20 June 2018

In with the old, in with the new

The launch of DOT Brew's latest happened at Molloy's off licence on Francis Street at the beginning of the month. One of the guys in the shop produced a bottle of DOT's Barrel Aged Imperial Stout, release 001, from just over two years ago. As it happened I missed it first time out so was very glad of the opportunity to tick it off. It's a beaut too, mixing still-fresh chocolate with maturer tobacco and leather notes, sweetened with a touch of port or dark sherry. If you have a few stashed it could be worth opening one now, but equally I'd say it's safe to cellar a little longer.

What we were there for, however, was Fridge Art, DOT's first can release. Three weeks' fermentation at 12 Acres Brewery, three hours in the can and ready to go. It's a hazy orange session IPA, though a little on the strong side for that at 5.2% ABV. There's rye in the recipe, something quite apparent in both aroma and flavour as a distinct peppery bitterness. That sits next to juicy citrus, ripe lemon, mandarin then finishing on sharper lime. The whole thing has enough of an edge for a west coast vibe: there are certainly no milkshake notions here, which is refreshing. Overall a decent and thirst-quenching session IPA, one worthy of a spot in DOT's core range.

I've called that the latest, but three forthcoming DOT beers made a pre-release début at a beer dinner in L. Mulligan Grocer last week. Then one of them was available for tasting at the Teelings Distillery birthday celebrations at the weekend, which is where I got to try it. Chaos is the final form of the barrel aged cherry and honey imperial stout I covered in last month's DOT post.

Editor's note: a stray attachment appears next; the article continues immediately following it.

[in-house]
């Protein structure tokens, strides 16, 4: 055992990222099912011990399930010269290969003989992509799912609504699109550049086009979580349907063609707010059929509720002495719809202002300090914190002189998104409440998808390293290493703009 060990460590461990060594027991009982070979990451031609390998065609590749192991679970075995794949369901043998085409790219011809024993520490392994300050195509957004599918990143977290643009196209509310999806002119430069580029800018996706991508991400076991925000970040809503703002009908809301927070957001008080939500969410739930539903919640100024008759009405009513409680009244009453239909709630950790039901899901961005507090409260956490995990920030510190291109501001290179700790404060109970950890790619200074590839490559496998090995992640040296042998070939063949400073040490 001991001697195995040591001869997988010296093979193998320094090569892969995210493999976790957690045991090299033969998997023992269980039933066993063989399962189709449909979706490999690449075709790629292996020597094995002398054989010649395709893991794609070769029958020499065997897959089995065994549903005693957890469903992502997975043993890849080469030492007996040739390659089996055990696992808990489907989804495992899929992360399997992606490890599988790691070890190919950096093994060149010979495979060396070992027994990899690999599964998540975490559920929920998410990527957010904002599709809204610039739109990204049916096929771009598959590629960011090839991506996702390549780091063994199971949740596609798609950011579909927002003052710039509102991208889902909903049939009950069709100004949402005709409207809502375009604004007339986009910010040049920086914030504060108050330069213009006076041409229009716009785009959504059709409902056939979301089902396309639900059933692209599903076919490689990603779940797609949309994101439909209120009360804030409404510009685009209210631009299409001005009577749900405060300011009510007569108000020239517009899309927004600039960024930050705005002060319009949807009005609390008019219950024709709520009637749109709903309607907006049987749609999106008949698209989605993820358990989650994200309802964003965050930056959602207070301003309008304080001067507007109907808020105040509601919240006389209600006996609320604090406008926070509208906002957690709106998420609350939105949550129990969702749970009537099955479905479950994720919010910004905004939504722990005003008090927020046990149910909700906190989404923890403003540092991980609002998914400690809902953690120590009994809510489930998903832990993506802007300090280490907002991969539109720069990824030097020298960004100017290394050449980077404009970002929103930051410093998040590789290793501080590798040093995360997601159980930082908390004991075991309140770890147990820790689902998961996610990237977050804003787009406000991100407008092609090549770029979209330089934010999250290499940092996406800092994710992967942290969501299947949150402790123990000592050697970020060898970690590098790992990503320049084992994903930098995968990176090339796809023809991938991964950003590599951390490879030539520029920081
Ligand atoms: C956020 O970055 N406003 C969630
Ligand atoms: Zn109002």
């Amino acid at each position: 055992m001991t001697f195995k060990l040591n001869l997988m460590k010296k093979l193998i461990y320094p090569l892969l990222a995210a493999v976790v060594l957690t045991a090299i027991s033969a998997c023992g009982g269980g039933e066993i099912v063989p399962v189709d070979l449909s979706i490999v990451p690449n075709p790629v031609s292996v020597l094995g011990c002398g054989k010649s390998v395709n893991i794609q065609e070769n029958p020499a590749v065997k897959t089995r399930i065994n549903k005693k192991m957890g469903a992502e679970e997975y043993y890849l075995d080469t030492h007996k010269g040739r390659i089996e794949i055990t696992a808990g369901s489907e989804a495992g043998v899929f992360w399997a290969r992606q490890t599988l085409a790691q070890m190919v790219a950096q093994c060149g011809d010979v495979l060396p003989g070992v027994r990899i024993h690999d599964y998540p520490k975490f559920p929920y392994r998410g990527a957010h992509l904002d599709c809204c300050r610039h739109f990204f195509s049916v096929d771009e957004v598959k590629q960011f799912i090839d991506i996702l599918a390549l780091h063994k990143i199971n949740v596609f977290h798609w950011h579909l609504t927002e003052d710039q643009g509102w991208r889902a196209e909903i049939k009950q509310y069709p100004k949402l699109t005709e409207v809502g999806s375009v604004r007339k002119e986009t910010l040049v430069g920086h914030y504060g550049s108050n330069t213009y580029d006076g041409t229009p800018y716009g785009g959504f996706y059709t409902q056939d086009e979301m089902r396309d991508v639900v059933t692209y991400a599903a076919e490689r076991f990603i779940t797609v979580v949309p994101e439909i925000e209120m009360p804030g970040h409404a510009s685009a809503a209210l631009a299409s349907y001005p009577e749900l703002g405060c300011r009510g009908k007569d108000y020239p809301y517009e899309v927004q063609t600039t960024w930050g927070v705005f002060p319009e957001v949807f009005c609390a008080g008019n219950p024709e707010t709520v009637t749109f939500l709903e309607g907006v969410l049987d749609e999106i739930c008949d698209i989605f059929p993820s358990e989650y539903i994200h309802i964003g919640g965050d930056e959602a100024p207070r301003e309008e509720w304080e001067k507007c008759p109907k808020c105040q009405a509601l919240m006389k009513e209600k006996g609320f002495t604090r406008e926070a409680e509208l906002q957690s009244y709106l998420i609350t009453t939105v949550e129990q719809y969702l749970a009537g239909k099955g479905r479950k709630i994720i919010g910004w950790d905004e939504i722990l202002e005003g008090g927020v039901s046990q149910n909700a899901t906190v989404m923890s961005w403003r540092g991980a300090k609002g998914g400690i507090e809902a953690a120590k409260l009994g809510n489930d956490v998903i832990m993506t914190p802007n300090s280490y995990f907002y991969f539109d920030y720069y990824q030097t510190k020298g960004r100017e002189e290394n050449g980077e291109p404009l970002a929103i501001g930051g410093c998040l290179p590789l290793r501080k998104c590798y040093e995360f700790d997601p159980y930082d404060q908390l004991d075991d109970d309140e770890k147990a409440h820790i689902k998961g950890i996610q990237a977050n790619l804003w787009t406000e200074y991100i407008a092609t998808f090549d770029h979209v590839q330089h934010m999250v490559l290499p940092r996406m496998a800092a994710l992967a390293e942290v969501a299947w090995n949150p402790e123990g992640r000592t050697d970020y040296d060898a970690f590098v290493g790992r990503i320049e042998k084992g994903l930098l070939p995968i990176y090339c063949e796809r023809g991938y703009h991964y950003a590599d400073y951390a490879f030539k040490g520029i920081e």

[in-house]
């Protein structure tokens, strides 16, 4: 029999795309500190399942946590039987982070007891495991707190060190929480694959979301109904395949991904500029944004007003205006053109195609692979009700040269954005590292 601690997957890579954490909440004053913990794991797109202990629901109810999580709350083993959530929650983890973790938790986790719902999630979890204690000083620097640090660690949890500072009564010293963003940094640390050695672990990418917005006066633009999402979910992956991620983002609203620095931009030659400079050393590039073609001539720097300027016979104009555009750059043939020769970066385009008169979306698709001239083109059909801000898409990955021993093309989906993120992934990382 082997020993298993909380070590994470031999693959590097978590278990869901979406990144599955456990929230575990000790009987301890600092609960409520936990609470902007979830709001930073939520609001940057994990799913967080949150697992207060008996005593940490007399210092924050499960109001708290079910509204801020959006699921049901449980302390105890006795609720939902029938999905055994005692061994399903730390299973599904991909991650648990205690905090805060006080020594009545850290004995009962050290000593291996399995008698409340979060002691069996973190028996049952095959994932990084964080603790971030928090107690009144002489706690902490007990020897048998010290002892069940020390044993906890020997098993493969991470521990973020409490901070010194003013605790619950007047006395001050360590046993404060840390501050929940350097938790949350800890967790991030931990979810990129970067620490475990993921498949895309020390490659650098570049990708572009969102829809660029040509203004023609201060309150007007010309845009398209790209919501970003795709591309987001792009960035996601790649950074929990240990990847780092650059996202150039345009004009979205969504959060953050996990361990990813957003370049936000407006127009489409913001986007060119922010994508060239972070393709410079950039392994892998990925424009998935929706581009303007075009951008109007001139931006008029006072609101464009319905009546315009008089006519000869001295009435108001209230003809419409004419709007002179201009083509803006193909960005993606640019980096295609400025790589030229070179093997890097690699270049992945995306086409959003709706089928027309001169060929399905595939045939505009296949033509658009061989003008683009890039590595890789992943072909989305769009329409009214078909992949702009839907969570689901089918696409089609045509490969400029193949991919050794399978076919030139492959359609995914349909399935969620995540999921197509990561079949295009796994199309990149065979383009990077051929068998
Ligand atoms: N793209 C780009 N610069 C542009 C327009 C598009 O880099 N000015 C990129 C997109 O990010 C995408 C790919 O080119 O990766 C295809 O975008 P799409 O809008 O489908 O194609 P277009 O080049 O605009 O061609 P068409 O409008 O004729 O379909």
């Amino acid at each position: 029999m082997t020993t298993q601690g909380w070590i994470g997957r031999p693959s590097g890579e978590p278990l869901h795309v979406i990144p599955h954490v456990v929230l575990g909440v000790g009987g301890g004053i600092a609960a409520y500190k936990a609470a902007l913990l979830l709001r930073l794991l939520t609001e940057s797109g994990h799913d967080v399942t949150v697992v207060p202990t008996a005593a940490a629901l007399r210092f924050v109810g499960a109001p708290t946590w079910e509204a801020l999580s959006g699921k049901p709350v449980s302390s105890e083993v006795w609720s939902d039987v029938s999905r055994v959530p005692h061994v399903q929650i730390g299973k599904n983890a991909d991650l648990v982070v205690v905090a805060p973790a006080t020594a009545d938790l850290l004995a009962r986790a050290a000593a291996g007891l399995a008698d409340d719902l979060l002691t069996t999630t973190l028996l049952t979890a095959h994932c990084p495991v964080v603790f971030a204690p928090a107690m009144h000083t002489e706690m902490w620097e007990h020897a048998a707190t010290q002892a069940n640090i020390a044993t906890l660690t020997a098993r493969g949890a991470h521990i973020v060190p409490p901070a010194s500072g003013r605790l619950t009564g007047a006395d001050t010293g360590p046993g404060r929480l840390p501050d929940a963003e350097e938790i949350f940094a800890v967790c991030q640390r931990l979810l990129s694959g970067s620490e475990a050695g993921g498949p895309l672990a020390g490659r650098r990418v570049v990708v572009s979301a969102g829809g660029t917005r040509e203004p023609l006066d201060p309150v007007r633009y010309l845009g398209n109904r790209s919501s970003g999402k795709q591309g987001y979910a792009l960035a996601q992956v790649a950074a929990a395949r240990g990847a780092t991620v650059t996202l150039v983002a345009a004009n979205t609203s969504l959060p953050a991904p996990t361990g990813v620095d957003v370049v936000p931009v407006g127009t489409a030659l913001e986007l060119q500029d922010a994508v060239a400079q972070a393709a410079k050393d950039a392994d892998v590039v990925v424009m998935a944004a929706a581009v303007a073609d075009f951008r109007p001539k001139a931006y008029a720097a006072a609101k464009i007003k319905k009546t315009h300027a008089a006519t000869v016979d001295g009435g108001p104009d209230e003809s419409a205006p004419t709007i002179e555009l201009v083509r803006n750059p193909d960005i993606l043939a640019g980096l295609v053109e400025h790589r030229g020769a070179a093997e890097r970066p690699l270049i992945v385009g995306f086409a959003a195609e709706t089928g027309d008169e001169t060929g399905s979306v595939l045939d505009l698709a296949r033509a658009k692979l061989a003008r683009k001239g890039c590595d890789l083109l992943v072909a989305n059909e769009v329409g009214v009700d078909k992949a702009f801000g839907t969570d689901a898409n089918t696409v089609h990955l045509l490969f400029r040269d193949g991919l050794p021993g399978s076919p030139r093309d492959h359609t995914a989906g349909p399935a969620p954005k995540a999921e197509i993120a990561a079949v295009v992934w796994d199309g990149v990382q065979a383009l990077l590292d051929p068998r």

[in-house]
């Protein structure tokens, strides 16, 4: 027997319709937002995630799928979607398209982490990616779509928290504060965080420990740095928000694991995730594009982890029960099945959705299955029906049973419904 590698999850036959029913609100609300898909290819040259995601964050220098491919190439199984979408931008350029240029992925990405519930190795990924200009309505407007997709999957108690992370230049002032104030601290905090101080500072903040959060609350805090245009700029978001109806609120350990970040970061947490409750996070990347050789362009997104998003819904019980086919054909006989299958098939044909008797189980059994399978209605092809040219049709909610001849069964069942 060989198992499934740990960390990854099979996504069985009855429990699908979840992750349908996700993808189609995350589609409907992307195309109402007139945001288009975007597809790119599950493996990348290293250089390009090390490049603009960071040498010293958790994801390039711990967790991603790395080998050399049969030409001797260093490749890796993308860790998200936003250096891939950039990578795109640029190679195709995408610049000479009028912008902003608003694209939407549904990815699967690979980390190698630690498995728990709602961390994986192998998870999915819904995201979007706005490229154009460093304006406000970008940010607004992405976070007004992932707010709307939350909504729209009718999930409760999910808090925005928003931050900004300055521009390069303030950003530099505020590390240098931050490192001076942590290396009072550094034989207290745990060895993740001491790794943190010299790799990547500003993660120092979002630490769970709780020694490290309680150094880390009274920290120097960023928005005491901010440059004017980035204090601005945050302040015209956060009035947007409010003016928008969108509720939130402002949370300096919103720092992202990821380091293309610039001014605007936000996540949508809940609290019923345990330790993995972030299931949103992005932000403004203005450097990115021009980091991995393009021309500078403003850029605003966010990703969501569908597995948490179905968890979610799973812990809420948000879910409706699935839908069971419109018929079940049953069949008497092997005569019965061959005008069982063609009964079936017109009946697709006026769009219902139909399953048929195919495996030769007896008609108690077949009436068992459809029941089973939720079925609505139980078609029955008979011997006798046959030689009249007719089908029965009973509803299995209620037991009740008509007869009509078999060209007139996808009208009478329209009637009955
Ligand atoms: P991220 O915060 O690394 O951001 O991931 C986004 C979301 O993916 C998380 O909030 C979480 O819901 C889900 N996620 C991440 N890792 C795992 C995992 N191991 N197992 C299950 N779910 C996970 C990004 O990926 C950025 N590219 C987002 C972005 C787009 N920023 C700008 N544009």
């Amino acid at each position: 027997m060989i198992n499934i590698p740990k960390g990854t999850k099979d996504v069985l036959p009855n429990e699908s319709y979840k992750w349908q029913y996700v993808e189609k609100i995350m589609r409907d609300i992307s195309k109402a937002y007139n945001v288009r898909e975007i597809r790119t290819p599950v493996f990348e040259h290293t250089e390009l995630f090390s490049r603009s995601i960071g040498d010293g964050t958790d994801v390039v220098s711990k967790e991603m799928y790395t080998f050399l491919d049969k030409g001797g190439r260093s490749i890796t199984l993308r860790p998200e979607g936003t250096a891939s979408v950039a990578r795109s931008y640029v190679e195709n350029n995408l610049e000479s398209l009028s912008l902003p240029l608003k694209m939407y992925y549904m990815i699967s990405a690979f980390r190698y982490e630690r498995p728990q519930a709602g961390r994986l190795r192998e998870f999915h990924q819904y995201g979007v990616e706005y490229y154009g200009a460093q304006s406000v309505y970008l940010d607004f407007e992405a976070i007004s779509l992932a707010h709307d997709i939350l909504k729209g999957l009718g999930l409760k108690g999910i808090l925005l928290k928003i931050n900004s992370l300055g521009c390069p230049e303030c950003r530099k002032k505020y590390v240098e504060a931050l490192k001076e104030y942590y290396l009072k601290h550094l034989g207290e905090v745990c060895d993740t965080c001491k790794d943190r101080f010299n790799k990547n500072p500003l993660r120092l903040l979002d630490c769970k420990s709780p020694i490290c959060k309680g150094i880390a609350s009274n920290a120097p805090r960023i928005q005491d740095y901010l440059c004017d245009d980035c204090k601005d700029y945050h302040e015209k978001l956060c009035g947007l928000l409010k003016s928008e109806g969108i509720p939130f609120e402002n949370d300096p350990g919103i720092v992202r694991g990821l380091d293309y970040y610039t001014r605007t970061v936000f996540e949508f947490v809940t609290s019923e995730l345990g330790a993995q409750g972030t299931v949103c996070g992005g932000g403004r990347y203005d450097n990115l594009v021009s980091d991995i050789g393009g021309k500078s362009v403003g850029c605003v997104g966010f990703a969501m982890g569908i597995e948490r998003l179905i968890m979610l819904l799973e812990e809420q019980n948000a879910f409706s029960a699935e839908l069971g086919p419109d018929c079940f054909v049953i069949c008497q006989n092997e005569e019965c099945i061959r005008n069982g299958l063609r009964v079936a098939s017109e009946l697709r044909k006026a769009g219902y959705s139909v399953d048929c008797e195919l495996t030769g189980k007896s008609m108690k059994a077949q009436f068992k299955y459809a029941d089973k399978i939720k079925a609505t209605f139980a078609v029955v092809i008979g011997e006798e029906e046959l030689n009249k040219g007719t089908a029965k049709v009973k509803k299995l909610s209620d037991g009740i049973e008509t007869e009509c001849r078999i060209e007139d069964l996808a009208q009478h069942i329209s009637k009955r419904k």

I was very surprised that this wasn't whiskey-barrel aged. Turns out that if you mix beer, cherries and honey in virgin American oak it imparts a flavour a lot like Irish whiskey. This is smooth and warming, tasting all of the 11.1% ABV but completely without sharp edges. The well-integrated flavours include that honey and a subtle sweet berry note, again of the sort that sometimes appears as an analogue in whiskey tasting notes, but which is here down to the cherries. A liquorice bitterness sits at the front of the palate as a reminder that one is definitely drinking a stout, and there's a Christmassy old-world spicing of cloves and nutmeg, with a few plump raisins thrown in as a treat. This won't be officially ready for drinking for another few weeks, but it tasted perfectly matured to me. Look out for it, with its companions Creation and Evolution, later this summer.

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